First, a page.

After winning Wimbledon and the U.S. Open again in 1958, Gibson retired from amateur tennis. In 1960, she toured with the Harlem Globetrotters basketball team, playing exhibition tennis matches before their games. In 1964, Gibson joined the Ladies Professional Golf Association Tour, the first black woman to do so. The trailblazing athlete played pro golf until 1971, the same year in which she was voted into the National Lawn Tennis Association Hall of Fame.

After serving as New Jersey’s commissioner of athletics from 1975 to 1985, Althea Gibson died at age 76 from respiratory failure on September 28, 2003, at a hospital in East Orange, New Jersey.)

Gibson (right) receives a kiss from compatriot Darlene Hard, who she beat to become the first black woman to win the Wimbledon title in 1957.
Gibson (right) receives a kiss from compatriot Darlene Hard, who she beat to become the first black woman to win the Wimbledon title in 1957.

* 1942 Frank family takes refuge.  (In Nazi-occupied Holland, 13-year-old Jewish diarist Anne Frank and her family are forced to take refuge in a secret sealed-off area of an Amsterdam warehouse. The day before, Anne’s older sister, Margot, had received a call-up notice to be deported to a Nazi “work camp.”

Born in Germany on June 12, 1929, Anne Frank fled to Amsterdam with her family in 1933 to escape Nazi persecution. In the summer of 1942, with the German occupation of Holland underway, 12-year-old Anne began a diary relating her everyday experiences, her relationship with her family and friends, and observations about the increasingly dangerous world around her. On July 6, fearing deportation to a Nazi concentration camp, the Frank family took shelter in a factory run by Christian friends. During the next two years, under the threat of murder by the Nazi officers patrolling just outside the warehouse, Anne kept a diary that is marked by poignancy, humor, and insight.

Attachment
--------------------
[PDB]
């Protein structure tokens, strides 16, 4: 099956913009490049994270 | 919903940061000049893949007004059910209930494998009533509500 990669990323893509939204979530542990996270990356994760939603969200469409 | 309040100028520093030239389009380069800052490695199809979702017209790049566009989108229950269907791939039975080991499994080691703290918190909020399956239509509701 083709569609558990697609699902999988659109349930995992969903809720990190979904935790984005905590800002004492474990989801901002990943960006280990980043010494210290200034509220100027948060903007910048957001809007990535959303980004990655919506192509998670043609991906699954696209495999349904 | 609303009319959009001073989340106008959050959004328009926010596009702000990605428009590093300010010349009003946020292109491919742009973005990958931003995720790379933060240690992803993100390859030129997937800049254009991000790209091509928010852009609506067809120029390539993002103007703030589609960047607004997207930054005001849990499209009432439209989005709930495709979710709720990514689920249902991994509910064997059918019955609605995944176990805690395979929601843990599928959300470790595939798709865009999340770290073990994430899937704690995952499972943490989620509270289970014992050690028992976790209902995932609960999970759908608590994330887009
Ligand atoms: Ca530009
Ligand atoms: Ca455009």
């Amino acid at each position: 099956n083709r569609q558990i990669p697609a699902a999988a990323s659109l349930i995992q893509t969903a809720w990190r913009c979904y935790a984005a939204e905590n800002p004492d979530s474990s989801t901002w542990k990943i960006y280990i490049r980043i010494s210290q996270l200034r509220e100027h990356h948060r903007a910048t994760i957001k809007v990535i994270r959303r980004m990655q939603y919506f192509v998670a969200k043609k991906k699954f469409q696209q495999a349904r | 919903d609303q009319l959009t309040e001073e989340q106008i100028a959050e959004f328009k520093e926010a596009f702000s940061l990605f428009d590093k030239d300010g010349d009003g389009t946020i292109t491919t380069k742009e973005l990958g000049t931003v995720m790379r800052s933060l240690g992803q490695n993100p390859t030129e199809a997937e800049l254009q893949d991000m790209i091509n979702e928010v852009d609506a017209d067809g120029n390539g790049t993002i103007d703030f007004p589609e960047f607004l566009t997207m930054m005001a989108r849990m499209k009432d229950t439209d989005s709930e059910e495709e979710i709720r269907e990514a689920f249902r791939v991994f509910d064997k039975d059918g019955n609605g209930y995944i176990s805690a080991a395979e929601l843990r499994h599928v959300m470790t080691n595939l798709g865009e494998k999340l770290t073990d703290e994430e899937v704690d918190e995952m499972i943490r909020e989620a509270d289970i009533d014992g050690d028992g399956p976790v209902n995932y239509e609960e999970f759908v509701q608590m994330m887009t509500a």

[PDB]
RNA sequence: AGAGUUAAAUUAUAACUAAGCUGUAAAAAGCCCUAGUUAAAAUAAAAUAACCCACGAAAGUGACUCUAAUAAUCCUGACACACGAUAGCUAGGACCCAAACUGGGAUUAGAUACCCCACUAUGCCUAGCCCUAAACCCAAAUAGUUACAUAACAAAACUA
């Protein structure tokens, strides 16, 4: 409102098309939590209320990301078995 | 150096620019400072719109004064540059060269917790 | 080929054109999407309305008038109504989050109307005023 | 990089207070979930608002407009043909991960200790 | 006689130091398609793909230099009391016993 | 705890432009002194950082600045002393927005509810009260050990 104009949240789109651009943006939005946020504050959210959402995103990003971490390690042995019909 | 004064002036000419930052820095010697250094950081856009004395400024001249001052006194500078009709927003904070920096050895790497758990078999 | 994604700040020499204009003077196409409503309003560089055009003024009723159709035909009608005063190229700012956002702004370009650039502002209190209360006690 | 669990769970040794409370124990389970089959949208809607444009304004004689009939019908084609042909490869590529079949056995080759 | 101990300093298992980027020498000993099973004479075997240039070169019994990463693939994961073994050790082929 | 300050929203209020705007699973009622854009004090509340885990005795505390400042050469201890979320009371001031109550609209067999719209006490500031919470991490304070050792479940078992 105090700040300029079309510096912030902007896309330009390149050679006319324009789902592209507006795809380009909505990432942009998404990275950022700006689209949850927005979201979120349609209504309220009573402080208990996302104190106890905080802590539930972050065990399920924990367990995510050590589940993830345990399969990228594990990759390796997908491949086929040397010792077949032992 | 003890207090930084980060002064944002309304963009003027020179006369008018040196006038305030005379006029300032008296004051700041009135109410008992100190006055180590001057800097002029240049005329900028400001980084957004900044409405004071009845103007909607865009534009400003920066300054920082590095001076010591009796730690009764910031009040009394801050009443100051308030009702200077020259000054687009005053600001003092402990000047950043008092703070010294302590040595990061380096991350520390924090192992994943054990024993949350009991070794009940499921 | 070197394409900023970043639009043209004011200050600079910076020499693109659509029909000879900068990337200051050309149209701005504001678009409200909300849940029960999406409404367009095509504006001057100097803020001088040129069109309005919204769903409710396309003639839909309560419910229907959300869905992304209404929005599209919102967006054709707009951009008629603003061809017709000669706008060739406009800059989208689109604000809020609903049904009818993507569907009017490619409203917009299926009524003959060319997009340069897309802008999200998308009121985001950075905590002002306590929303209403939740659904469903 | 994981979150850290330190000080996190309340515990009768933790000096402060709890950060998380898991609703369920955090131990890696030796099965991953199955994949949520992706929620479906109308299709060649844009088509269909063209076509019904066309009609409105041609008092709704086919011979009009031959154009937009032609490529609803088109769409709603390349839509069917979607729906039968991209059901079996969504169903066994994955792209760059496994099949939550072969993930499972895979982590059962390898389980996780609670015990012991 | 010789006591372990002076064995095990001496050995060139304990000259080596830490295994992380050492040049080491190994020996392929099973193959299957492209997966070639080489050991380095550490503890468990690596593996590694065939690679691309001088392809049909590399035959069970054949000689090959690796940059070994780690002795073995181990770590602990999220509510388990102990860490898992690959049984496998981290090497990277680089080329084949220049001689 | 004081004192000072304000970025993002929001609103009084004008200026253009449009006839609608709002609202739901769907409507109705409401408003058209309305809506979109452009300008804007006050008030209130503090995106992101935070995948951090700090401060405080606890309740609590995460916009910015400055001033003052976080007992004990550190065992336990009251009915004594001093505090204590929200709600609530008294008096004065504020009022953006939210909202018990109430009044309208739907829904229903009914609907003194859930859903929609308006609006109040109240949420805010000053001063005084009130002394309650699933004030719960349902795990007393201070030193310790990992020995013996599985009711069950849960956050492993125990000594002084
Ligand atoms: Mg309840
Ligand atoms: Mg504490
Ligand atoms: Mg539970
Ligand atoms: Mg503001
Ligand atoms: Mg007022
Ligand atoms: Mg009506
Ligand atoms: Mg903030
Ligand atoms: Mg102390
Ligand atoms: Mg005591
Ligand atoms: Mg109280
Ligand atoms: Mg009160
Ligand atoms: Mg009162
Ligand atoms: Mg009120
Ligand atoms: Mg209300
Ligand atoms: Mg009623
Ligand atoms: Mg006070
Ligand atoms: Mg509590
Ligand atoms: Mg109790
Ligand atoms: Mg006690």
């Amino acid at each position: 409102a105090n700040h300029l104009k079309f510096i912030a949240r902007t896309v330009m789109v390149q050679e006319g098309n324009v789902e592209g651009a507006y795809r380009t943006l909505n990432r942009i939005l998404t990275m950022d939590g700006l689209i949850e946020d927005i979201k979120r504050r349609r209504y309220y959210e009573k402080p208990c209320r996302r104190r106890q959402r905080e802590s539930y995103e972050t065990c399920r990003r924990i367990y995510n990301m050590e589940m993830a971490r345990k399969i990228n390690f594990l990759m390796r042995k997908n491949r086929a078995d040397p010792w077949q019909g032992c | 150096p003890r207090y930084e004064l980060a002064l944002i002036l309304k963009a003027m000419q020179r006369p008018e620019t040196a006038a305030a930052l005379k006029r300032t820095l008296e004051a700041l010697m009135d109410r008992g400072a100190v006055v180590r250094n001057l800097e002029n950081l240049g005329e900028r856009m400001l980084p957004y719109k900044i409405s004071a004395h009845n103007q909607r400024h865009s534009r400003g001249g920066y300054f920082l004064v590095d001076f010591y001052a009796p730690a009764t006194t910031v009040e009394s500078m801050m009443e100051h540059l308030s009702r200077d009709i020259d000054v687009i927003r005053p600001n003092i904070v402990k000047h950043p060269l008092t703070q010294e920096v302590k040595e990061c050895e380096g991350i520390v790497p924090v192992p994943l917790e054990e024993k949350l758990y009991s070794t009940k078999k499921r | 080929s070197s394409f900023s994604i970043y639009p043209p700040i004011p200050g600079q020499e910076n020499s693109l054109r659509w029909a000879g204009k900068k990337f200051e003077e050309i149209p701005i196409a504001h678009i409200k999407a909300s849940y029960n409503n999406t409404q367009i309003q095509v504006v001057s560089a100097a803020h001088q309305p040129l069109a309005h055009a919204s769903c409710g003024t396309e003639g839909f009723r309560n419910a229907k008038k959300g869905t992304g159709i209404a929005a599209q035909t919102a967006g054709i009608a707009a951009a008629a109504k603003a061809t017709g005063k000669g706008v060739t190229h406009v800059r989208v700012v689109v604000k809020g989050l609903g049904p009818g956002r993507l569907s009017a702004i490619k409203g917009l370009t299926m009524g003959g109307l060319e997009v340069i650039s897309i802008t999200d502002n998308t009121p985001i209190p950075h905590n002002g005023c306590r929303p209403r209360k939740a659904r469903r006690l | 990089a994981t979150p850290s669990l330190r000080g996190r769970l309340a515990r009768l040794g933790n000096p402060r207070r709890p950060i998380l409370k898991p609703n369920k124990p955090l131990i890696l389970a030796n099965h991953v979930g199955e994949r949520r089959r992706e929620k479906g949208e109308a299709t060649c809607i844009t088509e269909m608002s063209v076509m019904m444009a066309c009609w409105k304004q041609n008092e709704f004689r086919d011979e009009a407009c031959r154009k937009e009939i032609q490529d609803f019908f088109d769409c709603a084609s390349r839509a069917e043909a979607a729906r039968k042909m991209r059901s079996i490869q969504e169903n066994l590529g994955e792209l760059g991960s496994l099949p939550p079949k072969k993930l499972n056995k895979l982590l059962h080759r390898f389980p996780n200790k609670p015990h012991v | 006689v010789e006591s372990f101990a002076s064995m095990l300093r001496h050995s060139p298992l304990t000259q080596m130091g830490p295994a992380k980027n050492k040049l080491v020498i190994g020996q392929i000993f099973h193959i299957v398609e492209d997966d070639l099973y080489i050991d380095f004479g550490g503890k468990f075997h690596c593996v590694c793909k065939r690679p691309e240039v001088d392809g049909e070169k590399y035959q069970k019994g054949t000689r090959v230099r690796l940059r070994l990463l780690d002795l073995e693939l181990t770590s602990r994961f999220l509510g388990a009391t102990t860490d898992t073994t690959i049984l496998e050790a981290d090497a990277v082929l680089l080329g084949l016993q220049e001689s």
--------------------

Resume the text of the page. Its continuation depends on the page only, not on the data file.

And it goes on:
On August 4, 1944, just two months after the successful Allied landing at Normandy, the Nazi Gestapo discovered the Frank’s “Secret Annex.” The Franks were sent to the Nazi death camps along with two of the Christians who had helped shelter them, and another Jewish family and a single Jewish man with whom they had shared the hiding place. Anne and most of the others ended up at the Auschwitz concentration camp in Poland. Anne’s diary was left behind, undiscovered by the Nazis.

In early 1945, with the Soviet liberation of Poland underway, Anne was moved with her sister, Margot, to the Bergen-Belsen concentration camp in Germany. Suffering from the deplorable conditions of the camp, the two sisters caught typhus and died in early March. After the war, Anne’s diary was discovered undisturbed in the Amsterdam hiding place and in 1947 was translated into English and published. An instant best-seller and eventually translated into more than 30 languages, The Diary of Anne Frank has served as a literary testament to the six million Jews, including Anne herself, who were silenced in the Holocaust.)

Frank family takes refuge on July 06, 1942
Frank family takes refuge on July 06, 1942 (Old Sailors Almanac)

* 1967 Civil war in Nigeria. (Five weeks after its secession from Nigeria, the breakaway Republic of Biafra is attacked by Nigerian government forces.

In 1960, Nigeria gained independence from Britain. Six years later, the Muslim Hausas in northern Nigeria began massacring the Christian Igbos in the region, prompting tens of thousands of Igbos to flee to the east, where their people were the dominant ethnic group. The Igbos doubted that Nigeria’s oppressive military government would allow them to develop, or even survive, so on May 30, 1967, Lieutenant Colonel Odumegwu Ojukwu and other non-Igbo representatives of the area established the Republic of Biafra, comprising several states of Nigeria.

After diplomatic efforts by Nigeria failed to reunite the country, war between Nigeria and Biafra broke out in July 1967. Ojukwu’s forces made some initial advances, but Nigeria’s superior military strength gradually reduced Biafran territory. The state lost its oil fields–its main source of revenue–and without the funds to import food, an estimated one million of its civilians died as a result of severe malnutrition. On January 11, 1970, Nigerian forces captured the provincial capital of Owerri, one of the last Biafran strongholds, and Ojukwu was forced to flee to the Ivory Coast. Four days later, Biafra surrendered to Nigeria.)